R&D projects in the UK: finding your path to funding

As UK businesses continue to focus on innovating and standing out, research and development (R&D) activities are rising. If you’re looking to apply for research funding for your company, here are the opportunities available to you in the UK and the EU, how Brexit may affect them and how to get support with the grant funding requirements.

UK funding opportunities

You may already have come across UK Research and Innovation (UKRI). Established in April 2018, it’s an organisation that directs research funding.

The intent of the UKRI is to provide a strategic vision and voice for science, boost efficiency, foster interdisciplinary research, and – fingers crossed – strengthen an economy that is subject to Brexit uncertainty.

One big question is to what extent the UKRI can help bring about a science-friendly outcome for Brexit, preserving collaborations and funding from Europe. Also unclear is whether the UKRI will emphasise biomedical research and favour the “golden triangle” of London, Cambridge and Oxford.

This new research behemoth, formed by seven disciplinary councils and Research England, will continue to give about £6bn annually. Research England will provide half the £6bn annual budget on block grants to universities; the seven councils and an innovation agency (Innovate UK, formerly the Technology Strategy board) will provide the other half.

Companies wishing to apply for funding can find out more on the UKRI website.

EU funding opportunities

Horizon 2020 is the EU’s main research and innovation funding programme. It runs from 2014 to 2020 and has a budget of €80m.

UK universities, SMEs and other organisations participated in over 7,500 EU-funded research and innovation projects: more than their counterparts from any other country over the first three years of Horizon 2020.

Competition for funding under the programme remains high, with funds sufficient to support only one in four high-quality applications over the first three years. This demonstrates the need for applicants to consider their applications carefully with the help of experienced advisers.

Horizon 2020 is supported by UKRI through the National Contact Points (NCPs) it hosts. These enable participants and potential participants to find out more about research and innovation opportunities available from Horizon 2020, eligibility, applications in general and the EU participant portal.

Given the large number of high-quality applications submitted to Horizon 2020 and the limitation of funds, UKRI’s NCPs are a sensible way for applicants to support existing and future applications. Again, details are available on the UKRI website.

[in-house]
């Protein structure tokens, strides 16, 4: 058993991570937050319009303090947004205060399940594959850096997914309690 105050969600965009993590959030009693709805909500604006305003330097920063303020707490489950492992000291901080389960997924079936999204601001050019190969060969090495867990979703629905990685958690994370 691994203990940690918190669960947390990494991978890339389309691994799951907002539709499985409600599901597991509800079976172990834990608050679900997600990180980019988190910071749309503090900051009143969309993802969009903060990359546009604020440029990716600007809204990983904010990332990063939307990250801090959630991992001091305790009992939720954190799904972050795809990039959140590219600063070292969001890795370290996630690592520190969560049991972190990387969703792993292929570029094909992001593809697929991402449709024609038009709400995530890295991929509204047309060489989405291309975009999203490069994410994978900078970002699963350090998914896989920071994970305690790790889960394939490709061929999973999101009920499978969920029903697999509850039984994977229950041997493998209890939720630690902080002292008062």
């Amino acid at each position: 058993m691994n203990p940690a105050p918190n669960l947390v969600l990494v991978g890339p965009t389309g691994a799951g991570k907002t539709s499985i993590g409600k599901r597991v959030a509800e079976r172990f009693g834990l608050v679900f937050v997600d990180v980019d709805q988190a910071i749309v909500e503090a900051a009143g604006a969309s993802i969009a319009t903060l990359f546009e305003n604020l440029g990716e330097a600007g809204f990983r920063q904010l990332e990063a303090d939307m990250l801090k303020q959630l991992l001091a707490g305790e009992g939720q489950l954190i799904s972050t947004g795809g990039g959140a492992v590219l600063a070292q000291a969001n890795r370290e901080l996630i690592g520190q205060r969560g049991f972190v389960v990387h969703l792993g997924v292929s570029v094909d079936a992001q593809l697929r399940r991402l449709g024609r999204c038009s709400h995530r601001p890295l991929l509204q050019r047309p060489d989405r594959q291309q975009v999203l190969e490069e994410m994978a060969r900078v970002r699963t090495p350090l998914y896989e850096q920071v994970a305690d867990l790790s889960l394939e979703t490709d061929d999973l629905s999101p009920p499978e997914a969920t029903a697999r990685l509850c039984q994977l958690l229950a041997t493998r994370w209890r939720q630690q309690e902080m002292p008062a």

Brexit impact on funding opportunities

The UK Research Office published a clarity paper on 24 August 2018 providing factual answers to the most common Brexit-related questions. The paper provides the latest understanding and facts on the current UK situation in relation to Horizon 2020 and other EU funding schemes.

The key UK government messages included in the clarity paper were:

  • Until the date when the UK leaves the EU, it remains a member state, with all the rights and obligations that entails. This means that UK entities are eligible to participate in all aspects of the Horizon 2020 programme while we remain a member of the EU.
  • The government’s priority remains ensuring the draft Withdrawal Agreement is finalised. This would mean that UK Horizon 2020 participants and projects would be unaffected by EU exit.
  • The government’s Underwrite Guarantee and the Post EU Exit Guarantee Extension remain in place in the event that commitments made in the Joint Report are not met.

Since the publication of the clarity paper, the situation has developed significantly and is continuing to. While it seems that UK participation in Horizon 2020 funded projects remains unaffected at this stage, for how long remains to be seen.

Getting help with grant audit requirements

If your businesses are undertaking R&D activities, you should consider contacting UKRI to seek funding for these projects. Depending on the level of funds received, accountants’ reports prepared by an independent auditor may be required, as grant providers need to gain assurance on how recipients would use their grant funding and meet their specific spending criteria.

To meet the compliance requirements of the various grant providers, systems and procedures need to be put in place by the grant applicants. Pitfalls you may encounter include employee costs charged to the project not correlating with timesheet or salary records, ineligible costs claimed, and inaccurate indirect costs calculations being used. An experienced grant audit services team can help you to navigate these problems and give you the best possible chance to secure your funding.

For advice on how to arrange a grant assurance report, or any queries about grant funding, please get in touch with us using our enquiry form.



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In 2022, Sam won the Taxation’s Rising Star award at the Taxation Awards in and was named in the Accountancy Age 35 Under 35.

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While Jon’s client work focuses on the financial services sector, he also oversees the firm’s assurance service, as well as supporting the trainees following in his footsteps.


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